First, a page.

Chicago

On August 13 I made the journey from the home of alligators, jambalaya, Southern mansions, the occasional confederate flag and majestic Live Oak trees to a highrise building in downtown Chicago where I enjoyed the hospitality of Tracey Kreiling and Janice Lewis.

Together Tracey and I explored Wheaton and Naperville with labyrinth offerings at small churches, the Theosophical society and a riverside park.

The following morning Janice and I struck out at the sparrow’s fart (an expression the southerners appreciated. Swapped it for: Wouldn’t take a lick at a blacksnake) for the Planetarium and a double spiral by the shores of Lake Michigan marked out with huge boulders. It felt very apt to be there at sunrise.

Janice does a lot of work through her inner city church for homeless and other disadvantaged people, especially children, who she’s introducing to mindfulness practices including labyrinth walking, mandala creation and peace circles.

One thing that delighted me as we walked around this fascinating city was an art installation; K-9s for Cops: decorated statues of German Shepherds honoring fallen police officers. Part of the funding from their auction will go to assist families of police officers, part to PAWS.

Rockford

With Janice as trusty driver she and I ventured out to Rockford to meet up with another labyrinth facilitator, Barrie Gibbie, and together we visited Womanspace: a centre dedicated to healing and wellbeing and running a myriad of interesting programs. After you traverse a shaded woodland you emerge to an area of wild prairie plants and a large rock and gravel labyrinth. Walking around the garden it struck me as a very thought filled and healing space. On the drive back home we called in to visit Neal Harris a psychotherapist, healer and labyrinth builder who has three labyrinths on his property. Neal’s website relax4life was one of the first I encountered when labyrinths came into my awareness so it was a treat to meet him and walk his land in gentle rain. It was the first opportunity I’ve had to walk the Man in the Maze labyrinth, a design which originates in the Arizona/ New Mexico area.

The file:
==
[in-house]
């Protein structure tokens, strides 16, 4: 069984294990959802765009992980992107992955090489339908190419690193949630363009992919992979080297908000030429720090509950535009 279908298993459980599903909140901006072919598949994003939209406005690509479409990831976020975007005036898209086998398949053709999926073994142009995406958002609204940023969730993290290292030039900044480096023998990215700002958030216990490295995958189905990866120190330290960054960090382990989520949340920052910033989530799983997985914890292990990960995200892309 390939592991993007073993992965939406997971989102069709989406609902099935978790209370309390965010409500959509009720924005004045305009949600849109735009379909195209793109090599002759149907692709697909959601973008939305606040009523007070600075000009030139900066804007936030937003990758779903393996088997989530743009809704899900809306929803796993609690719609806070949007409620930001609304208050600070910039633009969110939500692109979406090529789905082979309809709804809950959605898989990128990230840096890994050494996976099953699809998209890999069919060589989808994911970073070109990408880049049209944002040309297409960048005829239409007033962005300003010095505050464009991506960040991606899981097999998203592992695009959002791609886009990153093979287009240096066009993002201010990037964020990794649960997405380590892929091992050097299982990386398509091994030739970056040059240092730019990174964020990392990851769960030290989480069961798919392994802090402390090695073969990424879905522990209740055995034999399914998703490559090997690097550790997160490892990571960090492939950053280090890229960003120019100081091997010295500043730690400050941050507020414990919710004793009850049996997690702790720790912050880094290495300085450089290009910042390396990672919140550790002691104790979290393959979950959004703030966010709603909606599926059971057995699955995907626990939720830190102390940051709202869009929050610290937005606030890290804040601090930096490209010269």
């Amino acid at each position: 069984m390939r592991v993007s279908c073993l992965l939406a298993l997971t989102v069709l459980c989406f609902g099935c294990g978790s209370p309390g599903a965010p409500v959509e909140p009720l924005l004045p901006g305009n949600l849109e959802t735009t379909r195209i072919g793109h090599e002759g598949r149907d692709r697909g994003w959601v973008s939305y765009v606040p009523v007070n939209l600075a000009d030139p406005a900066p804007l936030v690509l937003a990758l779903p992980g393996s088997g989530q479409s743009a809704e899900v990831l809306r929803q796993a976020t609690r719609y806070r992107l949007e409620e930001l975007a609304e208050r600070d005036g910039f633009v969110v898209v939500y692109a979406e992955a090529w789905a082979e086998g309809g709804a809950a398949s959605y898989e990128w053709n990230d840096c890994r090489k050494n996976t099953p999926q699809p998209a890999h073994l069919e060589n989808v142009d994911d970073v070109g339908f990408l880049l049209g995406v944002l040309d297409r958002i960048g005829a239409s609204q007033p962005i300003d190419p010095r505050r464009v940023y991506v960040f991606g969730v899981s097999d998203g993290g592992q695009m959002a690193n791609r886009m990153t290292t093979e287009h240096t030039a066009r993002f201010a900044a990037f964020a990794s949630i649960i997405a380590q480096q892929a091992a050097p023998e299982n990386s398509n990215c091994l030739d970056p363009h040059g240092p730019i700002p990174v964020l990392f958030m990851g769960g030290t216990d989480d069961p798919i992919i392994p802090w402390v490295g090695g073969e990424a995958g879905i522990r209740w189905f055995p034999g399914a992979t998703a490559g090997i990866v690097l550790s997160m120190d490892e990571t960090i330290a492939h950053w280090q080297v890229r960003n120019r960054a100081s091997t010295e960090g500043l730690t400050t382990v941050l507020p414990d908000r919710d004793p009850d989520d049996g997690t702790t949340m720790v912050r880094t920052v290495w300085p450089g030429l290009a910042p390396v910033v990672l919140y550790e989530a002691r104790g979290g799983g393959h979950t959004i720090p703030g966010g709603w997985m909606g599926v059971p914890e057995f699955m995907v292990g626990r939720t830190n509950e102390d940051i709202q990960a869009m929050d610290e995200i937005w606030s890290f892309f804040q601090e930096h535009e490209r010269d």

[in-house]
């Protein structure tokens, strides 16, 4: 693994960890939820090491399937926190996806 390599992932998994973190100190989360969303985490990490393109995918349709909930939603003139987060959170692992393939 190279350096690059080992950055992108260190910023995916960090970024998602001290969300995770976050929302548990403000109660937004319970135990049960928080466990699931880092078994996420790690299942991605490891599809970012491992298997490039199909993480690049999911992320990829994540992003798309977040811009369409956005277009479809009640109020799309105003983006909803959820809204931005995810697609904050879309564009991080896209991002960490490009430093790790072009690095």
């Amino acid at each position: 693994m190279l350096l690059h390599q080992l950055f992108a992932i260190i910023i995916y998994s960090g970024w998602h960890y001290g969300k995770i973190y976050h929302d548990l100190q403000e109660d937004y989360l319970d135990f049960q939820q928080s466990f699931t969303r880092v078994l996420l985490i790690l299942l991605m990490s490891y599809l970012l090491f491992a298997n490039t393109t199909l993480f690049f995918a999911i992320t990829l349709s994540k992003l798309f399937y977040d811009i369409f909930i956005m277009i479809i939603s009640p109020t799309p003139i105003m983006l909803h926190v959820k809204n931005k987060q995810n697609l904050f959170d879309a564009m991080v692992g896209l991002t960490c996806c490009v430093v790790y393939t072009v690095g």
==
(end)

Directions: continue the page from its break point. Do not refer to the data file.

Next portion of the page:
Neal has also designed double finger labyrinths called Intuipath which can be used in conflict situations as well as psychotherapy, giving both people the opportunity to become calmer and more present before a conversation.